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Old 11-04-2011, 11:17 AM
 
5,906 posts, read 11,841,469 times
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I was thinking:

For the longest time, there was something in the back of my head, in my fascination and interest in learning everything about Detroit, that I always had a bit different perspective on Detroits abandoned buildings, abandoned streets, etc.

Most people look at it and might be disgusted and turned off, however although I was never able to understand, why there was something about it that made me think that the abandonedment is not necessarily a bad thing. Now I think I know why.

Coming from the Chicago suburbs, I have lived through Chicagos revitalization over the last 30 years. So many areas that were run down and had crime infested, are vibrant "yuppie" playgrounds.

But heres the thing, those run down/crime infested areas, in most cases still had a real community there. And although its very subtle, in many cases that gentrification/revitalization caused current residents to feel displaced, generally the ones moving in were white, the ones lived there already, generally hispanic (more so than african american on the north side of Chicago). Rising cost of living, etc. caused displacement, tearing down of Cabrini Green causing displacement, formerly stable neighborhoods further out, creating tensions, while the newly gentrified areas still had gang presence, etc., etc.

So, I was thinking: now that there have been some real postive news in downtown, midtown, corktown, etc.

is Detroit in a better position when the gentrification/revitalization spreads to other areas, as the areas getting better are very close to areas that are virtually abandoned:

Eastern market close to nearly abandoned/prairie of near northeast side, Corktown close to north Corktown/Briggs, Cass Corridor/Brush Park between downtown and midtown.

As Detroit goes on an upswing, I think the city will experience much less class and race/ethnic tension than say Chicago, because the areas that are going to see investment hardly have anyone living in them at this point??

What do you think?

I personally think that there is some real benefit/advantage to urban neighborhoods that were once a hotbed of crime and other social problems, to become virtually abandoned BEFORE they become revitalized and gentrified.
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Old 11-04-2011, 02:49 PM
 
5,906 posts, read 11,841,469 times
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I realized now, that my opening post might be a little confusing/rambling.

Here it is simplified:

Is the depopulated condition of many areas close to downtown, midtown, corktown, etc. a blessing in disguise for when those areas (IE: east of Eastern Market, north of Corktown and even the lower Cass Corridor/Brush Park, areas along Jefferson)

become revitalized and gentrified they won't really involve much of shift of demographics/displacement of residents because there is so much opportunity for

either new development or rehabbing older buildings because there is so much to work with.

The reason why I think this is a blessing in disguise, is because there is hardly anyone living in those areas, and therefore Detroit can become better without developing any potential race/class/ethnicity tension that has gentrification/revitalization can often bring?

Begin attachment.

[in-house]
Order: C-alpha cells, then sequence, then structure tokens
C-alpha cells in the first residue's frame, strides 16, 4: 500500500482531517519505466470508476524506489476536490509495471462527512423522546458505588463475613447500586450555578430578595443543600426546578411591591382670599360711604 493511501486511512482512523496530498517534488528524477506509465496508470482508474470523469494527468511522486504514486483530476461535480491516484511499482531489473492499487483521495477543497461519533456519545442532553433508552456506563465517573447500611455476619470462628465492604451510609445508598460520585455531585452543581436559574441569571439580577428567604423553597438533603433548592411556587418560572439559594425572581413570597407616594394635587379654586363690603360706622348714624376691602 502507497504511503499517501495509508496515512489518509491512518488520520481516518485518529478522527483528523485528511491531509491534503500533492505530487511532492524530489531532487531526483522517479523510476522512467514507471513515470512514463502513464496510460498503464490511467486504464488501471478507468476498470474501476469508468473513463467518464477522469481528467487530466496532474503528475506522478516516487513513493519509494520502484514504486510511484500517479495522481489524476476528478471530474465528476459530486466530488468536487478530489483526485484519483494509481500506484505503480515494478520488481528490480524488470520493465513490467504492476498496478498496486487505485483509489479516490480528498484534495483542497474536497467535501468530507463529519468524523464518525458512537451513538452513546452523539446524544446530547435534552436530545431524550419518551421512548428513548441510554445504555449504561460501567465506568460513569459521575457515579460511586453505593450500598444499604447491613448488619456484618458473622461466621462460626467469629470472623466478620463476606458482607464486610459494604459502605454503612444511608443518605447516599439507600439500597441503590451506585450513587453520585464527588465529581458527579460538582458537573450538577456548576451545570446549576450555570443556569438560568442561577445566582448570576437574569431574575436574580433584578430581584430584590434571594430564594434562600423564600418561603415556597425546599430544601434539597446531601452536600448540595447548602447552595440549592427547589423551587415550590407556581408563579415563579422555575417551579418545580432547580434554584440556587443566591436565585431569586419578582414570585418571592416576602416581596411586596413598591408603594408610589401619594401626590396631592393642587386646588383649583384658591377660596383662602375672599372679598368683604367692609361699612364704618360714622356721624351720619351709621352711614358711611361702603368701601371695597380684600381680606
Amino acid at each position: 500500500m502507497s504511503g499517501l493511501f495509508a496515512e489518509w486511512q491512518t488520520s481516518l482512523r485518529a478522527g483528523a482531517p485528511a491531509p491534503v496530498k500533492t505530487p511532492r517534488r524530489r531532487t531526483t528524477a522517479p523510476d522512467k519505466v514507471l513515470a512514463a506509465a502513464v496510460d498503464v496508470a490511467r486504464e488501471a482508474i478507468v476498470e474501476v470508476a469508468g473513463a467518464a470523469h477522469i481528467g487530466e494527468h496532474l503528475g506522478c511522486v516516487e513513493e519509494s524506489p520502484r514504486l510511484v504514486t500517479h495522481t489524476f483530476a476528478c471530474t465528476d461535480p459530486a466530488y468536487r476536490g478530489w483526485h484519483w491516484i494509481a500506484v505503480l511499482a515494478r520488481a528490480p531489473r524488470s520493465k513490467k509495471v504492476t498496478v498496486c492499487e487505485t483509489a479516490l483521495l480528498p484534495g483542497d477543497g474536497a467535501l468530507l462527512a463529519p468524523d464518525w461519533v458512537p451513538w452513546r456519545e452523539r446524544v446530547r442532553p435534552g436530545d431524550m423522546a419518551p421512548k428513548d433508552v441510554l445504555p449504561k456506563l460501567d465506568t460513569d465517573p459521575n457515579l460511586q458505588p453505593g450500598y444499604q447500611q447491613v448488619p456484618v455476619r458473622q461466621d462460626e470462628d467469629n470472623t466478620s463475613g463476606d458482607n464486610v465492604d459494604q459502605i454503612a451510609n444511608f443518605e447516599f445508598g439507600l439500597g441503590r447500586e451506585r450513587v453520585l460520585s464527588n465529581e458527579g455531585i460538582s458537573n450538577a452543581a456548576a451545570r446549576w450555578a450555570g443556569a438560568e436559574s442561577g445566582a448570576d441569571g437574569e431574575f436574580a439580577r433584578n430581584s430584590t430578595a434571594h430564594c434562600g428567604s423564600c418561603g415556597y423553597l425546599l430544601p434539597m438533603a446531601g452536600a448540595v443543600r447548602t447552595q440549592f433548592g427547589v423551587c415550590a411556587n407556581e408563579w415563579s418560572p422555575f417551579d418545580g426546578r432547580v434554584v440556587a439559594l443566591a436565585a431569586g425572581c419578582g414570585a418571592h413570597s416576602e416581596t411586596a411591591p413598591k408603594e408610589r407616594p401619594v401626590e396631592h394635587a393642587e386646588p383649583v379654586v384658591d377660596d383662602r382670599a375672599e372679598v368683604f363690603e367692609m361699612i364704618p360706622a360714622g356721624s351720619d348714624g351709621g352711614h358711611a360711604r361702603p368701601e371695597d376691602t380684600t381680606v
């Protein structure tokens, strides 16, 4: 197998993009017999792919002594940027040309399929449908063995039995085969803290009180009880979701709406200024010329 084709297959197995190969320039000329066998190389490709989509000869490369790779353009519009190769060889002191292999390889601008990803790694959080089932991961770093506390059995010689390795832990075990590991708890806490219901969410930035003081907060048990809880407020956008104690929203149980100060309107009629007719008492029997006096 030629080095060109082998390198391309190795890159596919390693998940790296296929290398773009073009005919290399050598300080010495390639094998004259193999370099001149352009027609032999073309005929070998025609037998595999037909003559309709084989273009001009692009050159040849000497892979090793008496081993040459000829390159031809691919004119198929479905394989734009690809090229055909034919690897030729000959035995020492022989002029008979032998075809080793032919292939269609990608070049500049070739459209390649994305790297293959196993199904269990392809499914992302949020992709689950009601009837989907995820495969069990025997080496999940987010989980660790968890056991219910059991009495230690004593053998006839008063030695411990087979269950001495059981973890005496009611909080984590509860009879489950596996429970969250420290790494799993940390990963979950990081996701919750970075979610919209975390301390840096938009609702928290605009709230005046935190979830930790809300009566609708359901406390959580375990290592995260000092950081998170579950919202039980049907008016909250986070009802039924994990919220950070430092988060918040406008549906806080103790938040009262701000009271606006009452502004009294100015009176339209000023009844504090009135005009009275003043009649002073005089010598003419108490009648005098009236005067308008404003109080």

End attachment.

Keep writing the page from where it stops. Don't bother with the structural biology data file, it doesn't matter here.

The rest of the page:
There thats more clear and condensced.
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Old 11-04-2011, 04:30 PM
 
Location: Detroit
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I see what your saying. Like they can make the area near eastern market a big college student/ young professional hub, a huge vibrant greektown type of place, or another Lafayette Park type place with alot of condos and stuff. Im sure plenty of people have plans of what some of these areas could be. The only thing is... we need a leader to ignite the flame. Think of the movie Happy Feet where all the pingwins was scared to jump in the water and everybody was look "who is gonna go first" and one of them jumped in and then the rest of them followed. Pretty much that situation. I read this form a long time ago when someone was joking around and said "lets all up and move to Detroit and revitalize it" and lots of serious posters said "I would do it if it was alot more people doing it also". That's about the same attitude towards businesses people, they don't want to be alone in trying to revitalize that area and their plans fail loosing money in the process. I can guess that it takes MAJOR guts to try to start a revitalization of an area. That is the problem. How did they do it in Chicago???
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Old 11-04-2011, 04:34 PM
 
Location: Michigan
4,643 posts, read 7,736,290 times
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I don't think there'd be any tension whatsoever. And if someone decided to plop an out of place development, Detroiters would be quick to point it out. Actually, this almost happened in the area between Conner and Morningside. That whole area was going to be redeveloped up until the market crash in 2007 -08. Only a few streets ended up with new houses, but no doubt if it wasn't for the sour economy, Detroit would already be filling empty land in those areas you mentioned and then some.

Now, if the economy slowly slowly grows, you'll probably start to see developments along Jefferson and Cass. I don't know how much development, but my guess is that it'd be one new development (not including reusing old buildings) every few months, rather than a bunch all at once.